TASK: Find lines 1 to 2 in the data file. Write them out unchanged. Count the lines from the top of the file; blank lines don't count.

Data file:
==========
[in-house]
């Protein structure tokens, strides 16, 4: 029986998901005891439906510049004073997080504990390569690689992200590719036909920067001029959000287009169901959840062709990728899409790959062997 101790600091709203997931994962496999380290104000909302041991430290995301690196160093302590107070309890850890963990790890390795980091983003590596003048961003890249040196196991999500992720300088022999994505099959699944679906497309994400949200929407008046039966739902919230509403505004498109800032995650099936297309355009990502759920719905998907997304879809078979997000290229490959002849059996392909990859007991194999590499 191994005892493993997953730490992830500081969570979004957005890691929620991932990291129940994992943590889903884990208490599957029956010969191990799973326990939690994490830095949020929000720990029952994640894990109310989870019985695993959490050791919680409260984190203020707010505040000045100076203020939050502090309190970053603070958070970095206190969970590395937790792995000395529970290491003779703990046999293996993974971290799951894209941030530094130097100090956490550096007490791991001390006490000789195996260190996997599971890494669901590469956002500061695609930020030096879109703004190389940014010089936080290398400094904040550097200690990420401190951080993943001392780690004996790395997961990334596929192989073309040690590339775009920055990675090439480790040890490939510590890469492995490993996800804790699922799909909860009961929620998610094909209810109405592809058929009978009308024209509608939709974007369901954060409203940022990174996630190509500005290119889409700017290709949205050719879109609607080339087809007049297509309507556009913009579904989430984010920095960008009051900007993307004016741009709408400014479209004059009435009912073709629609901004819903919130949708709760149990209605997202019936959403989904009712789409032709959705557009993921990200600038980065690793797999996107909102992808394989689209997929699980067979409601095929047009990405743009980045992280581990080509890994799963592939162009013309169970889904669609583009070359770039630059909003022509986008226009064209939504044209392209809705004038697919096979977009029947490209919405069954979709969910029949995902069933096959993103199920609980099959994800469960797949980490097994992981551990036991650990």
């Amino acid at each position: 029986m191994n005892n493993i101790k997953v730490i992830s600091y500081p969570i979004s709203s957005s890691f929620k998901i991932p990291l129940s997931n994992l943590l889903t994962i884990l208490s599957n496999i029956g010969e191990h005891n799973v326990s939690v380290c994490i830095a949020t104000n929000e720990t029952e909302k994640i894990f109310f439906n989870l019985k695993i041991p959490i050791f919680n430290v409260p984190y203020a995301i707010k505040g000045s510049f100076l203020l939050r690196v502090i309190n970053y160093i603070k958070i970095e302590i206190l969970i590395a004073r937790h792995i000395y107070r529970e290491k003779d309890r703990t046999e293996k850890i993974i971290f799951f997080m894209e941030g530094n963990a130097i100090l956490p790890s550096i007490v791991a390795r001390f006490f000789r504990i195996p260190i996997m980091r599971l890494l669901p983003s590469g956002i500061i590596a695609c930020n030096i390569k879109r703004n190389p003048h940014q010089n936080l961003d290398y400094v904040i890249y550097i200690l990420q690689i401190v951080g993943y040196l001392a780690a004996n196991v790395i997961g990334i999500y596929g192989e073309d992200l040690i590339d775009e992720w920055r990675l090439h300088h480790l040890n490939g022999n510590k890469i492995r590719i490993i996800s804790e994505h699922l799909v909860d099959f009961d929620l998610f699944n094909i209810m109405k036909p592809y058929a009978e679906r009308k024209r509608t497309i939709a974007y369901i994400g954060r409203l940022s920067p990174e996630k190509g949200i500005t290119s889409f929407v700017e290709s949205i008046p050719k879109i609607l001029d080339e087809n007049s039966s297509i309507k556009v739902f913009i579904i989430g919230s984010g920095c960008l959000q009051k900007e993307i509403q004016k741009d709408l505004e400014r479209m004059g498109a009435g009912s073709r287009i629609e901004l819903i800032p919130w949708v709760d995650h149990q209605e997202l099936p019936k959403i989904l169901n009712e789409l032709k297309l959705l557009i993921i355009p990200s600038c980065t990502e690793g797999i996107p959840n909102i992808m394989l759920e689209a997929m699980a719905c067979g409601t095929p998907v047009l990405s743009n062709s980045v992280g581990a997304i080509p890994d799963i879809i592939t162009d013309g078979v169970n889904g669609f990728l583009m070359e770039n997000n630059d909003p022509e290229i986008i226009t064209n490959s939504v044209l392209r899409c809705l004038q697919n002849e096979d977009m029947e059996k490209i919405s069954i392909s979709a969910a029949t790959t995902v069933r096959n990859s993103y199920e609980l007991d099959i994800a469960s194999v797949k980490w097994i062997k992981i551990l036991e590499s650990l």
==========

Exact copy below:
[in-house]
């Protein structure tokens, strides 16, 4: 029986998901005891439906510049004073997080504990390569690689992200590719036909920067001029959000287009169901959840062709990728899409790959062997 101790600091709203997931994962496999380290104000909302041991430290995301690196160093302590107070309890850890963990790890390795980091983003590596003048961003890249040196196991999500992720300088022999994505099959699944679906497309994400949200929407008046039966739902919230509403505004498109800032995650099936297309355009990502759920719905998907997304879809078979997000290229490959002849059996392909990859007991194999590499 191994005892493993997953730490992830500081969570979004957005890691929620991932990291129940994992943590889903884990208490599957029956010969191990799973326990939690994490830095949020929000720990029952994640894990109310989870019985695993959490050791919680409260984190203020707010505040000045100076203020939050502090309190970053603070958070970095206190969970590395937790792995000395529970290491003779703990046999293996993974971290799951894209941030530094130097100090956490550096007490791991001390006490000789195996260190996997599971890494669901590469956002500061695609930020030096879109703004190389940014010089936080290398400094904040550097200690990420401190951080993943001392780690004996790395997961990334596929192989073309040690590339775009920055990675090439480790040890490939510590890469492995490993996800804790699922799909909860009961929620998610094909209810109405592809058929009978009308024209509608939709974007369901954060409203940022990174996630190509500005290119889409700017290709949205050719879109609607080339087809007049297509309507556009913009579904989430984010920095960008009051900007993307004016741009709408400014479209004059009435009912073709629609901004819903919130949708709760149990209605997202019936959403989904009712789409032709959705557009993921990200600038980065690793797999996107909102992808394989689209997929699980067979409601095929047009990405743009980045992280581990080509890994799963592939162009013309169970889904669609583009070359770039630059909003022509986008226009064209939504044209392209809705004038697919096979977009029947490209919405069954979709969910029949995902069933096959993103199920609980099959994800469960797949980490097994992981551990036991650990």